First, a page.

Before WWII the shrine was financed by the government and served its part in the propaganda effort, Shinto being the state religion. Under the post war constitution, Shinto and state were separated and the shrine has been financed by donations ever since. The lion’s share of those donations comes from an association of veterans, war widows and orphans (who have the biggest stake in the existence of such a memorial) and most of the controversial features of the shrine’s treatment of history (the museum and the enshrinement of war criminals) are actually due to their influence (obviously, given its nature, the association is not much into looking a both sides of the issue).

    But because no secular war memorial was established as an alternative, the now private shrine remained the nation’s central place of honoring its war dead by default, creating a constant diplomatic headache for the Japanese government.

  10. 10
    Marcus Ranum

    Why are you trying to excuse one crime with another?

    I’m not! I was perhaps guilty of a derail, by referring to US war crimes, but you would have to stretch my words past the breaking-point to argue I was minimizing Japanese war crimes.

    (For that matter, the US has also been complicit in downplaying Japanese war crimes, including hiring and sheltering the head of the Japanese biowar research program. They gave a job and title, amnesty and a nice office at Ft Deitrich to a monster who experimented with infecting live humans with plague and anthrax!! Maybe some day a US President will visit Ft Dietrich and hand out “attaboys”)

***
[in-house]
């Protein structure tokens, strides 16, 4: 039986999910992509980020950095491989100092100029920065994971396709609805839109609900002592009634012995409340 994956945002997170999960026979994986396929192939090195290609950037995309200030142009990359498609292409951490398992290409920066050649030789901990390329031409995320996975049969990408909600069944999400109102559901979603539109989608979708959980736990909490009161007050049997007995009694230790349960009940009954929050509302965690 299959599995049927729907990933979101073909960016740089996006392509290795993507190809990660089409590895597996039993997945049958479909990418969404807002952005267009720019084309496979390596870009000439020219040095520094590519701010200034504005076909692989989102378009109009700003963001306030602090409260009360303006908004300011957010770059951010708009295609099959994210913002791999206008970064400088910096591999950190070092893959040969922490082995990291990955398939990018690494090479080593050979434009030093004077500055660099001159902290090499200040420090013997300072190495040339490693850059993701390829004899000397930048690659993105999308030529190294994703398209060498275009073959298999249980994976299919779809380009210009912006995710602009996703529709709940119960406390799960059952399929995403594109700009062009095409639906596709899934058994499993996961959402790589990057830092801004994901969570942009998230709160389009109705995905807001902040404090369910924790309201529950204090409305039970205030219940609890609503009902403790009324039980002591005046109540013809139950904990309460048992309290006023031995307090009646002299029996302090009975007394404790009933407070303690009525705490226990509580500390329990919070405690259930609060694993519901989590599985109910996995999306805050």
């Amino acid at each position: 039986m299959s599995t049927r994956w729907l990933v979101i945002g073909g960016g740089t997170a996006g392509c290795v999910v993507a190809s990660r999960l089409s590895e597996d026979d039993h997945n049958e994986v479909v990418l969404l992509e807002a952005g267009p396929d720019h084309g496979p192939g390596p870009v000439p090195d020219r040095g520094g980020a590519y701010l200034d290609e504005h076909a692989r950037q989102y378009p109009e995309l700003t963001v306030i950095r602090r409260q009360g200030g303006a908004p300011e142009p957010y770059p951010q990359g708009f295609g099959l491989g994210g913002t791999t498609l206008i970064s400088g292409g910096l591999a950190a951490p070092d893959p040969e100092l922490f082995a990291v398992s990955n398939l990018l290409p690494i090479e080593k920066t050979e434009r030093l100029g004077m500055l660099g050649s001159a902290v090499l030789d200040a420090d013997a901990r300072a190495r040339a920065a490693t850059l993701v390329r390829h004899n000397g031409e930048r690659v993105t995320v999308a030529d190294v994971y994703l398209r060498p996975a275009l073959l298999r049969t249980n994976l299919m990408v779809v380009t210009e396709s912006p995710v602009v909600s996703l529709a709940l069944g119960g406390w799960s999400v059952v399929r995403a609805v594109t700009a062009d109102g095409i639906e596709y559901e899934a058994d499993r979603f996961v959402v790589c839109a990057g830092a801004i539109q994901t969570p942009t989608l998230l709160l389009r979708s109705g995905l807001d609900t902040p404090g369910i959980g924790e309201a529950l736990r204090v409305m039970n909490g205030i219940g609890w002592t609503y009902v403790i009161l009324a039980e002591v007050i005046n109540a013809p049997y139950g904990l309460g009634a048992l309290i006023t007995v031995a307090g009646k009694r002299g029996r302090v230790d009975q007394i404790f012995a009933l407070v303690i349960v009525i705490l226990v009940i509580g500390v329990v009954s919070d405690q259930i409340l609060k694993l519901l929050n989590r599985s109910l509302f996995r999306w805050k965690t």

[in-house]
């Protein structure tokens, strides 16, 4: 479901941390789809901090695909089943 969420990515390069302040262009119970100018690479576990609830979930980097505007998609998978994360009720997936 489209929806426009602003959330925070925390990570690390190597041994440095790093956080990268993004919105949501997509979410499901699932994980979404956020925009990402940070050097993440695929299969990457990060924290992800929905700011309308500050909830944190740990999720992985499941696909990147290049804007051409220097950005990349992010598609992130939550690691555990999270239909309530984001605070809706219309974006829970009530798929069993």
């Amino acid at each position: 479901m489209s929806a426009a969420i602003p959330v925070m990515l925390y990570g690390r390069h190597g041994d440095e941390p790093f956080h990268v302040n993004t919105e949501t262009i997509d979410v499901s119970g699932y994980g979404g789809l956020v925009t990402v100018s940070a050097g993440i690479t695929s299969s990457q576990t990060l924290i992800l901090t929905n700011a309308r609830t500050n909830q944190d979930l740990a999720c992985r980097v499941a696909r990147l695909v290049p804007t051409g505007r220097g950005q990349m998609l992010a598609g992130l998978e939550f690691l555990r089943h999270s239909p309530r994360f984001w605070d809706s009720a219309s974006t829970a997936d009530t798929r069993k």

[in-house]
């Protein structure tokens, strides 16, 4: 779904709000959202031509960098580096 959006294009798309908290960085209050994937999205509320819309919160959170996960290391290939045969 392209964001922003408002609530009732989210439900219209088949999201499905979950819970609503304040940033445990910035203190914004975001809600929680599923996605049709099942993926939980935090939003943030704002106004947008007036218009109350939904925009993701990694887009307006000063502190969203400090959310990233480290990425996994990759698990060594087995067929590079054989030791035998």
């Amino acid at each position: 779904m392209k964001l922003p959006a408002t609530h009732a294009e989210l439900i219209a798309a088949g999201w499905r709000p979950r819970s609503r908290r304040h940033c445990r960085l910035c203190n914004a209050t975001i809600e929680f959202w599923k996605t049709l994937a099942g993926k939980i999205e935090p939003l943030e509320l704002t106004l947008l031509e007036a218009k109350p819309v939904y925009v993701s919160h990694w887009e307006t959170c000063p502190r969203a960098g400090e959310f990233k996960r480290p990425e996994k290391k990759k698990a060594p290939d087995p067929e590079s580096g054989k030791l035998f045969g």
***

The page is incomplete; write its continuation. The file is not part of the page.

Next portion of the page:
11. 11
    Marcus Ranum

    I’m surprised ColnagoWTF hasn’t tried to argue that what the Palestinians did was worse… Maybe he’s learning?

  12. 12
    Chiroptera

    “There is criticism based on the misconception that this is an act to worship war criminals, but I visited Yasukuni Shrine to report to the souls of the war dead on the progress made this year and to convey my resolve that people never again suffer the horrors of war.”

    This is why religions with omnipotent, omniscient deities are so much better. You don’t see Christians claiming to need to meet, say, on a special state-designated day to ask their god for favors, do you?

  13. 13
    colnago80

    Re Marcus Ranum @ #11

    Anything that the Palestinians and, for that matter the Israelis, have done is incredibly small beer compared to that Assad pere and fils have perpetrated in Syria.

  14. 14
    colnago80

    Re Marcus Ranum @ #10

    How about the US importing Werner von Braun and his fellow rocket scientists, who used slave labor from the death camps in their V1 and V2 manufacturing facilities. Also hiring former members of the Abwehr to assist the newly formed CIA in their anti-Communist activities.

  15. 15
    colnago80

    Re the chihuahua @ #8

    The chihuahua barks loudly and says nothing.

  16. 16
    Moggie

    It’s disappointing that media reports of Yasukuni visit controversies so often fail to look at other possible motivations for the reactions. Yes, Japan’s military record from 1910-1945 was shameful, and yes, successive governments’ acceptance of this has been patchy at best. But in a year when the Sino-Japanese dispute over the Diaoyu/Senkaku Islands has been ramping up, perhaps China will welcome any chance to stoke anti-Japan feeling?